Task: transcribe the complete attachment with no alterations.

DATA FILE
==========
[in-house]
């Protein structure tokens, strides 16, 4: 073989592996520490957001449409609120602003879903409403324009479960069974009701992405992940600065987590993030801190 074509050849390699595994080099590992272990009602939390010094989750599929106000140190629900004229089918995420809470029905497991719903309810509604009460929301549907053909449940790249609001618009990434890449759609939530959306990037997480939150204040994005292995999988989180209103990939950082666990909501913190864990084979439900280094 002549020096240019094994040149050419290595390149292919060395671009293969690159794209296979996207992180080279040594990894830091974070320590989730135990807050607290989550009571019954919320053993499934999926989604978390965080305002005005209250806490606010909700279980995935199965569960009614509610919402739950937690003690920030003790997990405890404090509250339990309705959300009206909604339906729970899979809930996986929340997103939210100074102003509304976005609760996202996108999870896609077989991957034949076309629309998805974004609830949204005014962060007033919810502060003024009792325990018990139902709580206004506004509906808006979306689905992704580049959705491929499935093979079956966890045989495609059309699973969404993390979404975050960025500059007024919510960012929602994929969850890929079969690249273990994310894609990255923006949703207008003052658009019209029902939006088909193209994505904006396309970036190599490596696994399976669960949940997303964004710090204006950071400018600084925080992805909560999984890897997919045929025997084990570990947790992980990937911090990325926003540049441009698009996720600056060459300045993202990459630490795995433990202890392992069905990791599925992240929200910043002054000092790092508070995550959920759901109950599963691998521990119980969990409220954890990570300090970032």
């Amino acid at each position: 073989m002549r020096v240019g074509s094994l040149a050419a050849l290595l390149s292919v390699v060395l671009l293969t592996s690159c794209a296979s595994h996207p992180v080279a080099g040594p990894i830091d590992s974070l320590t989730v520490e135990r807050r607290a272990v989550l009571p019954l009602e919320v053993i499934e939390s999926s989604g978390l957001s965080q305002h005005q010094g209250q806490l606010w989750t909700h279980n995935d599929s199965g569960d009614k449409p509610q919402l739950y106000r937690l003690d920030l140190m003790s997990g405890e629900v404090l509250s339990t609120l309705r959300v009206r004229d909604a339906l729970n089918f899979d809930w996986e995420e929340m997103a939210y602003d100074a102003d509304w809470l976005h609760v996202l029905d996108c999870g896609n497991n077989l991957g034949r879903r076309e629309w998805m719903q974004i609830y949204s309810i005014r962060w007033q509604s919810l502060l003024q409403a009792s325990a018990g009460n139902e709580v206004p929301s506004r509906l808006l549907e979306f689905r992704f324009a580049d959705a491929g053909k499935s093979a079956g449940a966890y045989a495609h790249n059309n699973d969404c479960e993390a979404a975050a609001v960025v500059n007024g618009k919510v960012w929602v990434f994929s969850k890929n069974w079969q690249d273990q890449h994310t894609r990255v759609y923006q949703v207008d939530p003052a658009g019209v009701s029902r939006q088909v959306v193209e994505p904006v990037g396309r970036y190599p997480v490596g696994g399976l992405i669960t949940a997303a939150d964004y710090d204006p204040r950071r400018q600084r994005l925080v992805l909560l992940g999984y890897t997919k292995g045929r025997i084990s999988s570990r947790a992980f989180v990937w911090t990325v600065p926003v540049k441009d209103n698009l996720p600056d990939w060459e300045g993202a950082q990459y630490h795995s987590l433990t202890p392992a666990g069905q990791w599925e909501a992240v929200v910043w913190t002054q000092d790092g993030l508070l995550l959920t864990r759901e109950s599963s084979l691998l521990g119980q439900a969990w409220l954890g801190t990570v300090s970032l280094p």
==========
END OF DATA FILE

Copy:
[in-house]
């Protein structure tokens, strides 16, 4: 073989592996520490957001449409609120602003879903409403324009479960069974009701992405992940600065987590993030801190 074509050849390699595994080099590992272990009602939390010094989750599929106000140190629900004229089918995420809470029905497991719903309810509604009460929301549907053909449940790249609001618009990434890449759609939530959306990037997480939150204040994005292995999988989180209103990939950082666990909501913190864990084979439900280094 002549020096240019094994040149050419290595390149292919060395671009293969690159794209296979996207992180080279040594990894830091974070320590989730135990807050607290989550009571019954919320053993499934999926989604978390965080305002005005209250806490606010909700279980995935199965569960009614509610919402739950937690003690920030003790997990405890404090509250339990309705959300009206909604339906729970899979809930996986929340997103939210100074102003509304976005609760996202996108999870896609077989991957034949076309629309998805974004609830949204005014962060007033919810502060003024009792325990018990139902709580206004506004509906808006979306689905992704580049959705491929499935093979079956966890045989495609059309699973969404993390979404975050960025500059007024919510960012929602994929969850890929079969690249273990994310894609990255923006949703207008003052658009019209029902939006088909193209994505904006396309970036190599490596696994399976669960949940997303964004710090204006950071400018600084925080992805909560999984890897997919045929025997084990570990947790992980990937911090990325926003540049441009698009996720600056060459300045993202990459630490795995433990202890392992069905990791599925992240929200910043002054000092790092508070995550959920759901109950599963691998521990119980969990409220954890990570300090970032």
């Amino acid at each position: 073989m002549r020096v240019g074509s094994l040149a050419a050849l290595l390149s292919v390699v060395l671009l293969t592996s690159c794209a296979s595994h996207p992180v080279a080099g040594p990894i830091d590992s974070l320590t989730v520490e135990r807050r607290a272990v989550l009571p019954l009602e919320v053993i499934e939390s999926s989604g978390l957001s965080q305002h005005q010094g209250q806490l606010w989750t909700h279980n995935d599929s199965g569960d009614k449409p509610q919402l739950y106000r937690l003690d920030l140190m003790s997990g405890e629900v404090l509250s339990t609120l309705r959300v009206r004229d909604a339906l729970n089918f899979d809930w996986e995420e929340m997103a939210y602003d100074a102003d509304w809470l976005h609760v996202l029905d996108c999870g896609n497991n077989l991957g034949r879903r076309e629309w998805m719903q974004i609830y949204s309810i005014r962060w007033q509604s919810l502060l003024q409403a009792s325990a018990g009460n139902e709580v206004p929301s506004r509906l808006l549907e979306f689905r992704f324009a580049d959705a491929g053909k499935s093979a079956g449940a966890y045989a495609h790249n059309n699973d969404c479960e993390a979404a975050a609001v960025v500059n007024g618009k919510v960012w929602v990434f994929s969850k890929n069974w079969q690249d273990q890449h994310t894609r990255v759609y923006q949703v207008d939530p003052a658009g019209v009701s029902r939006q088909v959306v193209e994505p904006v990037g396309r970036y190599p997480v490596g696994g399976l992405i669960t949940a997303a939150d964004y710090d204006p204040r950071r400018q600084r994005l925080v992805l909560l992940g999984y890897t997919k292995g045929r025997i084990s999988s570990r947790a992980f989180v990937w911090t990325v600065p926003v540049k441009d209103n698009l996720p600056d990939w060459e300045g993202a950082q990459y630490h795995s987590l433990t202890p392992a666990g069905q990791w599925e909501a992240v929200v910043w913190t002054q000092d790092g993030l508070l995550l959920t864990r759901e109950s599963s084979l691998l521990g119980q439900a969990w409220l954890g801190t990570v300090s970032l280094p």